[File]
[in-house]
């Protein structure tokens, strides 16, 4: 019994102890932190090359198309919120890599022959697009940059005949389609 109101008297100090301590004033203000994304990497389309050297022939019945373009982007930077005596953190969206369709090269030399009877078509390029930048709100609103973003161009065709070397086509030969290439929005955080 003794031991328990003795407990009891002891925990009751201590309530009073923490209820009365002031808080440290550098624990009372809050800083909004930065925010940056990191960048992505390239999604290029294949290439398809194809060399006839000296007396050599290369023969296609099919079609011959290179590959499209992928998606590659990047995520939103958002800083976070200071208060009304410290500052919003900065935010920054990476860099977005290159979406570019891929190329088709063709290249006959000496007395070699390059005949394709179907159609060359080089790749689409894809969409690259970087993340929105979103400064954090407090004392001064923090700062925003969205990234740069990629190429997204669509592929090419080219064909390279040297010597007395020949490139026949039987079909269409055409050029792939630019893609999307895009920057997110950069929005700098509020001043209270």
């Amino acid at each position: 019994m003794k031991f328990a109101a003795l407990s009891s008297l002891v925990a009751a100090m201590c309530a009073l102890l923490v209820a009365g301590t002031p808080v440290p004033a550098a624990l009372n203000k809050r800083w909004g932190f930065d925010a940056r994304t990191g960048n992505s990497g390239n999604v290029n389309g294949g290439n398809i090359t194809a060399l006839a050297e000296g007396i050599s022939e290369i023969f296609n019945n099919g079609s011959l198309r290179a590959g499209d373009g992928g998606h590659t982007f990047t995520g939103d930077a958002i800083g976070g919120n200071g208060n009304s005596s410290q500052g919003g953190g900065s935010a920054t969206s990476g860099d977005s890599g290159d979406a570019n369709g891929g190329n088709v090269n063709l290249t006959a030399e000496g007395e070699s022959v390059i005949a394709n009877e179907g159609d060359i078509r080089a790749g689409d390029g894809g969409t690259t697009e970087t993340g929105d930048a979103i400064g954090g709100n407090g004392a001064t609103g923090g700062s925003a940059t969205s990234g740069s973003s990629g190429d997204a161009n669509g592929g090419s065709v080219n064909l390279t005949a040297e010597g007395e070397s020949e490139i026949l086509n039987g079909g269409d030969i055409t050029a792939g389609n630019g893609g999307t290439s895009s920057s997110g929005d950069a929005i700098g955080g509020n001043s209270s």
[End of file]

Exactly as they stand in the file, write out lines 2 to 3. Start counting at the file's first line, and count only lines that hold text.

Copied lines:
């Protein structure tokens, strides 16, 4: 019994102890932190090359198309919120890599022959697009940059005949389609 109101008297100090301590004033203000994304990497389309050297022939019945373009982007930077005596953190969206369709090269030399009877078509390029930048709100609103973003161009065709070397086509030969290439929005955080 003794031991328990003795407990009891002891925990009751201590309530009073923490209820009365002031808080440290550098624990009372809050800083909004930065925010940056990191960048992505390239999604290029294949290439398809194809060399006839000296007396050599290369023969296609099919079609011959290179590959499209992928998606590659990047995520939103958002800083976070200071208060009304410290500052919003900065935010920054990476860099977005290159979406570019891929190329088709063709290249006959000496007395070699390059005949394709179907159609060359080089790749689409894809969409690259970087993340929105979103400064954090407090004392001064923090700062925003969205990234740069990629190429997204669509592929090419080219064909390279040297010597007395020949490139026949039987079909269409055409050029792939630019893609999307895009920057997110950069929005700098509020001043209270």
């Amino acid at each position: 019994m003794k031991f328990a109101a003795l407990s009891s008297l002891v925990a009751a100090m201590c309530a009073l102890l923490v209820a009365g301590t002031p808080v440290p004033a550098a624990l009372n203000k809050r800083w909004g932190f930065d925010a940056r994304t990191g960048n992505s990497g390239n999604v290029n389309g294949g290439n398809i090359t194809a060399l006839a050297e000296g007396i050599s022939e290369i023969f296609n019945n099919g079609s011959l198309r290179a590959g499209d373009g992928g998606h590659t982007f990047t995520g939103d930077a958002i800083g976070g919120n200071g208060n009304s005596s410290q500052g919003g953190g900065s935010a920054t969206s990476g860099d977005s890599g290159d979406a570019n369709g891929g190329n088709v090269n063709l290249t006959a030399e000496g007395e070699s022959v390059i005949a394709n009877e179907g159609d060359i078509r080089a790749g689409d390029g894809g969409t690259t697009e970087t993340g929105d930048a979103i400064g954090g709100n407090g004392a001064t609103g923090g700062s925003a940059t969205s990234g740069s973003s990629g190429d997204a161009n669509g592929g090419s065709v080219n064909l390279t005949a040297e010597g007395e070397s020949e490139i026949l086509n039987g079909g269409d030969i055409t050029a792939g389609n630019g893609g999307t290439s895009s920057s997110g929005d950069a929005i700098g955080g509020n001043s209270s």